I took note of the many fire exit signs, each doorway graced with a placard indicating the room’s maximum capacity. I wondered whether the fire department made regular inspections like they do to other structures—and did they have to be Mormon to enter, and how did God feel about His house being “up to code,” and had there ever been a fire at one of these places, and what was the electrical bill like? Signs and questions like that kind of take away from the magic, or at the very least I don’t imagine “holy” places to be so practical.
We entered the glowing Instruction Room, where LDS members worship and receive directives from God. Everyone hushed. The sudden silence was both relaxing and unnerving. My teeth chattered. I’ve felt the presence of God before, or something like it, but not here.
Next was the Sealing Room, where marital ceremonies are performed and kids are “sealed” to their parents for eternity, followed by the Celestial Room, a place for deep introspection. An 18-foot long, 1,500-pound crystal chandelier dangled in the center of the room, ringed by floor-to-ceiling stained glass windows, all designed to resemble the afterlife. It felt accurate, especially the way my vision kept getting warped by rainbow beams shooting through the air. Heavenly indeed.
As soon as it began, we were outside again. We gulped the fresh air, removed our booties, and joined blathering families taking portraits by some fountains. Not far away was a tent for asking questions. Here we met John, an elder in the church and a lifetime Mormon.
"How much did this thing cost?" I asked. John shrugged, then whispered something along the lines of "I don’t know, but upwards of millions of dollars." No expense was spared, most of the art was donated, blah blah blah.
"Did the chandelier have real diamonds?" Another shrug. Maybe. "Do you go to the temple often?" "Oh yeah," John grinned. "Very often." He explained it was a great venue for finding peace and relaxation, and for that I envied him. I wish I had some beautiful place I could escape to.
"What about baptism of the dead? Have you ever done that?" I asked John. Oh yeah, of course, all the time. He was as nonchalant as if I’d just asked him whether he clipped his toenails. No surprise there. Every other Mormon I’ve asked about postmortem baptism acts like it’s NBD.
John quickly explained that, out of respect for different cultures, they don’t baptize folks that might get them in trouble, saying Baptism of the Dead was an important part of learning one’s genealogy, that it strengthens family ties and keeps you in touch with your ancestors.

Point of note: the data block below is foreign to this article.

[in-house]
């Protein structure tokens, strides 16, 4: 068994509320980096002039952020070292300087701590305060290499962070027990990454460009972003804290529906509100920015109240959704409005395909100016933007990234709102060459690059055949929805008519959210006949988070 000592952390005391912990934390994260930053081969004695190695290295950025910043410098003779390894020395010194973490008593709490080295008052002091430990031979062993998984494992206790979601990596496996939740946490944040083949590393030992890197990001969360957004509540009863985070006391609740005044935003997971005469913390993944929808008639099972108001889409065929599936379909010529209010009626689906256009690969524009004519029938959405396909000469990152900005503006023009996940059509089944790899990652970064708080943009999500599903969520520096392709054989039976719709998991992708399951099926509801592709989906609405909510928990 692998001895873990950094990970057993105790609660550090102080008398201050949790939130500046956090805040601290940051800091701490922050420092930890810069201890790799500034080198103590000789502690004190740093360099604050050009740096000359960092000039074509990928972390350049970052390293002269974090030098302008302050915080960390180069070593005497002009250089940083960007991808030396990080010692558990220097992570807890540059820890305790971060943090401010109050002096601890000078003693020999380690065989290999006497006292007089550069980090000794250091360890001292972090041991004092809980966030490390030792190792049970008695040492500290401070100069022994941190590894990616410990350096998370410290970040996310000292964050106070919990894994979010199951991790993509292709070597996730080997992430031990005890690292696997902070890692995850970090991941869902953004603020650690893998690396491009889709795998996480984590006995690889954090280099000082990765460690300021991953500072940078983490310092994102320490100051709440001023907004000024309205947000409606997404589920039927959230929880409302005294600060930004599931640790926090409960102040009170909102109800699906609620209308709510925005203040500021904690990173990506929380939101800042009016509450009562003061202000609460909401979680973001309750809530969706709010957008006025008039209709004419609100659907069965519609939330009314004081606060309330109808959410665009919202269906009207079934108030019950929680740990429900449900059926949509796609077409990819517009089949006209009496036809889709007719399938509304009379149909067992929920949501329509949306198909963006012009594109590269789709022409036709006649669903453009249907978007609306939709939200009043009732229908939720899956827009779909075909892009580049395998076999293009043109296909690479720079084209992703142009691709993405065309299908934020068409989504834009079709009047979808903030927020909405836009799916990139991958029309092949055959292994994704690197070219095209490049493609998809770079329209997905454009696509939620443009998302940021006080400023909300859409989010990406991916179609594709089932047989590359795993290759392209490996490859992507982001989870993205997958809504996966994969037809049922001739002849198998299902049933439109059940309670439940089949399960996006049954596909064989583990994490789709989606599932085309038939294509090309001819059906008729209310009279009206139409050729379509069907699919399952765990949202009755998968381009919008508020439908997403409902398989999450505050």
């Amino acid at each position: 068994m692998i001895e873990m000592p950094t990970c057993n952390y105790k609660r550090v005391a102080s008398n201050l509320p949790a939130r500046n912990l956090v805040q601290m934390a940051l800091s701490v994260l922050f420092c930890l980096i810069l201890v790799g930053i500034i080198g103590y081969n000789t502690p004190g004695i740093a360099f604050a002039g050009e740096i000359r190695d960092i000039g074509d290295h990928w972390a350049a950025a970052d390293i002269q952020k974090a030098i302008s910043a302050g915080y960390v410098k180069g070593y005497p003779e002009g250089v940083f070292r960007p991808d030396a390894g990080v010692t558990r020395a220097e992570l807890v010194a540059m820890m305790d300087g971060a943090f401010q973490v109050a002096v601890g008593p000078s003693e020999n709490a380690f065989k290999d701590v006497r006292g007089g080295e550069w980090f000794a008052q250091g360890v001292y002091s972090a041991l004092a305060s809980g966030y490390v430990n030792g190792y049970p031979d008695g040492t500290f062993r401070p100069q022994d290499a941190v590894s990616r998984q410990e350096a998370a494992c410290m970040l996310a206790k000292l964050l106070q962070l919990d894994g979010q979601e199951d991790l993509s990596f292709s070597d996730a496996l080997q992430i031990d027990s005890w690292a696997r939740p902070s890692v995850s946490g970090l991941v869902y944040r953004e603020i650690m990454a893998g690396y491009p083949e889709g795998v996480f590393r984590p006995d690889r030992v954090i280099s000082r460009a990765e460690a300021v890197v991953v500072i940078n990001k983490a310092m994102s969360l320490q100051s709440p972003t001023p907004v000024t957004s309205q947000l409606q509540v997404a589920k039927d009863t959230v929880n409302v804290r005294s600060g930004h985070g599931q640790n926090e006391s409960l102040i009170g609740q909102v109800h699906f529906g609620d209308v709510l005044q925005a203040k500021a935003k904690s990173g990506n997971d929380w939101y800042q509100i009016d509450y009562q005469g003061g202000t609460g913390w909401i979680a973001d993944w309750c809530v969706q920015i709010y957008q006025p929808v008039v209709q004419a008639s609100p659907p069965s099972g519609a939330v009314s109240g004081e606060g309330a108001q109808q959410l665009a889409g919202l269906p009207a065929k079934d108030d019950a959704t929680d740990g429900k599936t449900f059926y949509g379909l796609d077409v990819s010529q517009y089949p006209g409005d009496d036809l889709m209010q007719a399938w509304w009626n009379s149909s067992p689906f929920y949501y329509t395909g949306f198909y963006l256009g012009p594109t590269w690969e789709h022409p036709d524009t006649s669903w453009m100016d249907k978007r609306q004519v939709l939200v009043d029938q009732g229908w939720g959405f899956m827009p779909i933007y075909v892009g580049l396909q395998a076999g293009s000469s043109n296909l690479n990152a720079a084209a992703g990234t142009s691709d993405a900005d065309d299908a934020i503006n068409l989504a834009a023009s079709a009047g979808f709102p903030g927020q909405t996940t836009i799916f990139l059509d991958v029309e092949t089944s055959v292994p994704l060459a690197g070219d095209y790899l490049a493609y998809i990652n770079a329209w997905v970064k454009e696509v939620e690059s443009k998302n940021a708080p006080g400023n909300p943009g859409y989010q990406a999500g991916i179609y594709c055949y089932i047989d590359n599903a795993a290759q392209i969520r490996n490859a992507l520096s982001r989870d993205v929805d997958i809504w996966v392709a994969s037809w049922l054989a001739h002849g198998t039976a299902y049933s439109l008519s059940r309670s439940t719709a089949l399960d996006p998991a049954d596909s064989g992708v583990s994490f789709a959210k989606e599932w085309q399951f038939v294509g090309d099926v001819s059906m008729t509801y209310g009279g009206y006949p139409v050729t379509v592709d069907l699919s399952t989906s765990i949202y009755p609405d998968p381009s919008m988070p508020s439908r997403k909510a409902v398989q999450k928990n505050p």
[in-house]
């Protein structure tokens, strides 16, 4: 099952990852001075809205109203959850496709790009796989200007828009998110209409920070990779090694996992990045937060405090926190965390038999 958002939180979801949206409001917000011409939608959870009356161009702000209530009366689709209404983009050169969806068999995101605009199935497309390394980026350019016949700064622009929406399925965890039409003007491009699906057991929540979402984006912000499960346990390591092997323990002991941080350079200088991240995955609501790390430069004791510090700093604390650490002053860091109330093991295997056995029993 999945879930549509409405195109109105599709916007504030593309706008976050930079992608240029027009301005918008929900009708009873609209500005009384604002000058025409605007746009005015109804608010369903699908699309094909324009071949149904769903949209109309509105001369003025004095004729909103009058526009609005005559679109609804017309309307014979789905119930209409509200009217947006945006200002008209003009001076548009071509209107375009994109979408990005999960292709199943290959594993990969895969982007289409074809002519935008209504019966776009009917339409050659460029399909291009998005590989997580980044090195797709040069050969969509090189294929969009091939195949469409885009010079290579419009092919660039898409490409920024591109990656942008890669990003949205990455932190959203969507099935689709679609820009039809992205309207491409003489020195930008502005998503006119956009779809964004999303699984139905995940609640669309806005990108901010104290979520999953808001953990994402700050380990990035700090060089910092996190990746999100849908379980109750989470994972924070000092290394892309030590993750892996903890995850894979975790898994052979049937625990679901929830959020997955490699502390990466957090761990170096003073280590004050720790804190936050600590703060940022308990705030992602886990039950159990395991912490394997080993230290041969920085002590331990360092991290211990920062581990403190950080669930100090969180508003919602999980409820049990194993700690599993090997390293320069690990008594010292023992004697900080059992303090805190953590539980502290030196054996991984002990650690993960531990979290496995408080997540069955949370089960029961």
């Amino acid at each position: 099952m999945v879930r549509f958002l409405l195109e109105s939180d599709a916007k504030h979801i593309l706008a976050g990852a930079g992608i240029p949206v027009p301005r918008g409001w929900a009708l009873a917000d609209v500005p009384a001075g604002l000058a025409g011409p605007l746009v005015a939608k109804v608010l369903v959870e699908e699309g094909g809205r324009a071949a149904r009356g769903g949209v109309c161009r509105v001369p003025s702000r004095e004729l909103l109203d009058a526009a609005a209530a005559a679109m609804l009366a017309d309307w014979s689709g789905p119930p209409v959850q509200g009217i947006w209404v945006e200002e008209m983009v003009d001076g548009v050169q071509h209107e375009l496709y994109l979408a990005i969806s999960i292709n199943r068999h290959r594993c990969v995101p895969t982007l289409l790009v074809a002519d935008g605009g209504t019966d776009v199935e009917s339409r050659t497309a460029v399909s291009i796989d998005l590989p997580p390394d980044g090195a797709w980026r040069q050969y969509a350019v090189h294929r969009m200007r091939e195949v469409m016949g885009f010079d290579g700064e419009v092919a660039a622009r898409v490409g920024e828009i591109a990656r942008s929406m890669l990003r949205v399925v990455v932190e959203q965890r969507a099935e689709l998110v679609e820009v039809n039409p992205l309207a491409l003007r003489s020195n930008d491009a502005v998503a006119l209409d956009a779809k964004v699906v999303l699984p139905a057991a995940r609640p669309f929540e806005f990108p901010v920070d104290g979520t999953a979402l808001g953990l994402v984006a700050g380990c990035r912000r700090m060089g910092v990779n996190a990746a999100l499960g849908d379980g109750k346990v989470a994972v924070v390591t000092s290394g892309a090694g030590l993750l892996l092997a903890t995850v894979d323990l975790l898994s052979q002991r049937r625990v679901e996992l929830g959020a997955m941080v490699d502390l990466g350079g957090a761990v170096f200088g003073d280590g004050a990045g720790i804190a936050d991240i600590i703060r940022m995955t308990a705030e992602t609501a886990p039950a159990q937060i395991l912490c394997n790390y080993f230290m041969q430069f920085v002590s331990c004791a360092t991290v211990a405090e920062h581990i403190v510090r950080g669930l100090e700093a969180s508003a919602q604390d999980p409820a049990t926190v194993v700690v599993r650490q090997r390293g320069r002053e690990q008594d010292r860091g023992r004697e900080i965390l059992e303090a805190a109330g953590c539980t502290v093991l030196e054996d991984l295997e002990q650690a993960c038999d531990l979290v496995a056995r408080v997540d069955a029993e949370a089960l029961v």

I asked if, before there were digital databases, there were any mistakes. John laughed but admitted yes. It wasn’t too long ago when eager Mormons, wanting to be the first baptized on behalf of George Washington, Socrates, and John Lennon, overlapped. John said this wasn’t a problem now, of course, and the Mormon genealogy database is meticulously organized. Hallelujah, right?
But then, I think, John could tell I wasn’t asking run-of-the-mill questions about square footage or any of that bullshit. Maybe he could tell I was fried as fuck, but rather than growing paranoid, I started to laugh for no discernable reason. I chewed my lip and turned away until I could breathe again. I’m sure my pulsing eyeballs gave me away.
Speaking to me more excitably and avoiding eye contact, John was quick to emphasize temples are sacred, not secret. There aren’t any bizarre, hush-hush rituals going on behind closed doors, Mormons don’t believe Joseph Smith usurped Jesus Christ, and no, thanks for asking, they probably don’t rip out the carpet when the open house period ends. They do shampoo them, however.
I wasn’t trying to back John into a corner, but I was genuinely curious about these principles. After a few more dodged inquiries, I rousingly shook his hand and made way for the car.
Yeah, I felt enlightened for some reason. But I don’t credit that perception to visiting the temple so much as I attribute it to Albert Hofmann’s marvelous discovery, my problem child and irreverent entheogenic utensil, LSD.